Both PML-N and Sharif were offered more than their share of opportunities to revert back to the divisive politics of the 1990s by helping destabilise and, if possible, turn the tables on PPP under the helm of Asif Zardari, the first time it was being run minus any Bhutto. And what did, much to the chagrin of the army under the perpetually sulky Kayani and scowly Pasha unhappy with PPP, Sharif’s PML-N do? It largely kept its end of the bargain volunteered in the Charter of Democracy by accepting the PPPmandate and allowed it to complete its tenure despite constant pressure on the Zardari-led PPP to buckle. Not doing this would be pro-establishment.
Fast forward 2015. After a tumultuous year in 2014 when the PML-N bore the brunt of a combative Pakistan Tehrik-e-Insaf of Imran Khan strongly suspected of support from the establishment to fell Sharif, and all but fell. The PML-N is reaping the just desserts of carving out a fundamentally anti-establishment policy through an equally magnanimous support of the PPP-now-in-opposition, which is repaying him to keeping his end of the bargain of Charter of Democracy.
And yet even after PPP under Zardari itself, despite its electoral mandate, refused to openly fight an aggressive establishment, and surrendered large domains of policymaking and political capital to Rawalpindi, the party cannot quite be accused of serving the establishment’s interests as a policy. This despite even the support again this month by PPP to the government in helping establish military courts.
On the other hand, despite its enviable record of indicting an army chief of treason for the first time, it is not quite easy to label PML-N essentially anti-establishment considering that some of the personal interests of Sharif overlap the military’s. Think military courts theoretically dispensing swift justice. That PML-N piloted the tainted project to amend the constitution and essentially dilute political rights in favour of an imagined superior military prowess of dispensing justice is astonishing. After all, who else but the PML-N’s chief himself — plus the current defense minister and information minister — has been tried in military courts, and found guilty.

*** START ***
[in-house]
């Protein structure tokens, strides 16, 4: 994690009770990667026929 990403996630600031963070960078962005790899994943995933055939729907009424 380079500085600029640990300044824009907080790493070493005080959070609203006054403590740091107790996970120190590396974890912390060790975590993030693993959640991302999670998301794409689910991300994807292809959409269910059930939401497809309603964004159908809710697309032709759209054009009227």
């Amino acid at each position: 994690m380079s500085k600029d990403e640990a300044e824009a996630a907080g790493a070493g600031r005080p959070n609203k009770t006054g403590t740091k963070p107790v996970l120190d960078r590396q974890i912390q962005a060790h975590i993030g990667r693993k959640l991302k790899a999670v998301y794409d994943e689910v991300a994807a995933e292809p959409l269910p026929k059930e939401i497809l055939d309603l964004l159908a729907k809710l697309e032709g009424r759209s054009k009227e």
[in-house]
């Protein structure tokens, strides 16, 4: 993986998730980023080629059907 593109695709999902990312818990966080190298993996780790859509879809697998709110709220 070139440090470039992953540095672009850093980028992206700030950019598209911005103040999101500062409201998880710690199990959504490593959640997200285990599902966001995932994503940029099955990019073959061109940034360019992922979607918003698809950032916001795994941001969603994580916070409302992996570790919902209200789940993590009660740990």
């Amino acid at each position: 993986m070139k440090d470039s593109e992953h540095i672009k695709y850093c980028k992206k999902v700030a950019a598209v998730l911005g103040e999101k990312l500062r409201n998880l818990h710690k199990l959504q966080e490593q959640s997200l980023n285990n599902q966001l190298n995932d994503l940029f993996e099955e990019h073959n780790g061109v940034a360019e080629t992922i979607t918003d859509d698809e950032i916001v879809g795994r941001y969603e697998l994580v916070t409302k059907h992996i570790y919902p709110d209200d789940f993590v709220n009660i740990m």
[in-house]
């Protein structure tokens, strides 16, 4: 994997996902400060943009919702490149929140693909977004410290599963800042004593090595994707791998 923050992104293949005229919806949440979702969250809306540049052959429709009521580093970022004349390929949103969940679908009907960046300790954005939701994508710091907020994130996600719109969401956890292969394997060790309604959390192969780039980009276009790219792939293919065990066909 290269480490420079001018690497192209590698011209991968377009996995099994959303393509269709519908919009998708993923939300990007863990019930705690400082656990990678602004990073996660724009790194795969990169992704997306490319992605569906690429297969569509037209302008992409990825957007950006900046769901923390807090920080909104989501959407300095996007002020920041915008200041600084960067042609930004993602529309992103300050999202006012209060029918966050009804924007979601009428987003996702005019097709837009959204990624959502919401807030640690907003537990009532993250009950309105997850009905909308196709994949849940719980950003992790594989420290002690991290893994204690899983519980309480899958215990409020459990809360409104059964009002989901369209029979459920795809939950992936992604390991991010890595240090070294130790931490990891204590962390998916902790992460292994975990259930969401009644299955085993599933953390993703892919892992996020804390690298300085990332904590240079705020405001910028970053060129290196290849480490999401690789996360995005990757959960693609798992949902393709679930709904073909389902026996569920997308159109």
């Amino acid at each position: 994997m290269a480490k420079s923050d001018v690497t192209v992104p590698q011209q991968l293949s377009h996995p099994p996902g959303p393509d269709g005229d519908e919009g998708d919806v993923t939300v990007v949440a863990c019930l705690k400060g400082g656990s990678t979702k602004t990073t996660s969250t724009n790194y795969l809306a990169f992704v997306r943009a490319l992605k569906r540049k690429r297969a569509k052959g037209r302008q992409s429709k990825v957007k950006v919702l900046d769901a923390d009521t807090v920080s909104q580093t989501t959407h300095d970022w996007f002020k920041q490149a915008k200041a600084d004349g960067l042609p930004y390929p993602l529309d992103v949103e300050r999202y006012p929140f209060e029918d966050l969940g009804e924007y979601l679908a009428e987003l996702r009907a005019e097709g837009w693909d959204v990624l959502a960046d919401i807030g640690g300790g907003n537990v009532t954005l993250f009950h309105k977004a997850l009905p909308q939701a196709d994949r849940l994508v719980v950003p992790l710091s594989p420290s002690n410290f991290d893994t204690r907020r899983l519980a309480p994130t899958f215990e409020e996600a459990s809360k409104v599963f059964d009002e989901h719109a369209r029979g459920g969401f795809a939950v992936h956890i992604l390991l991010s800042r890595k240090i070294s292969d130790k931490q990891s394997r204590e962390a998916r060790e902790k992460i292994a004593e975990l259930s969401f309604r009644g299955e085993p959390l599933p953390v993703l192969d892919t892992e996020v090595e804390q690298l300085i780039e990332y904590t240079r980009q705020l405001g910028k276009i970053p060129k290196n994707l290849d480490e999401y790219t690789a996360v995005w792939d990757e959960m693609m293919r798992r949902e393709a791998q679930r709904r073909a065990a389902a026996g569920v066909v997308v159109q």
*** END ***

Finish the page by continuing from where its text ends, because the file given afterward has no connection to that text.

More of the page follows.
There is something not quite right about a democratically elected — for a third time no less and ousted unceremoniously almost all three times by the establishment. For someone who openly professed in his election campaign trail he would turn the policy leaf on India, his surrender of the foreign policy a la Zardari to Rawalpindi — and now strengthening the establishment’s intrusion into political space at the cost of political forces — it seems a stretch to label PML-N anti-establishment. And yet, it is the same Sharif who sacked two chiefs of army, confronted another two and charged one with treason.
So which is it — is PML-N pro-establishment or anti-establishment? Perhaps one way to look at this is to try and understand that the PML-N under Sharif Mark III seems to be doing what PPP under Zardari did effectively: keep pushing the establishment where you can and keep enlarging the political space and yet also make sure to effect some cushion to the powers-that-be, enough to prevent the emergence of a critical mass of unrest in Rawalpindi that ends up suffocating Islamabad.
After all, if PML-N has survived PTI and a potent siege of its office of power in Islamabad, and created more space and time for itself politically, it means the PML-N still has a chance to demonstrate that as a representative of the Punjabi political establishment it is best placed to be the most effective counterpoint to a Punjabi military establishment. There is no need for PML-N to fall a third time to prove it is anti-establishment.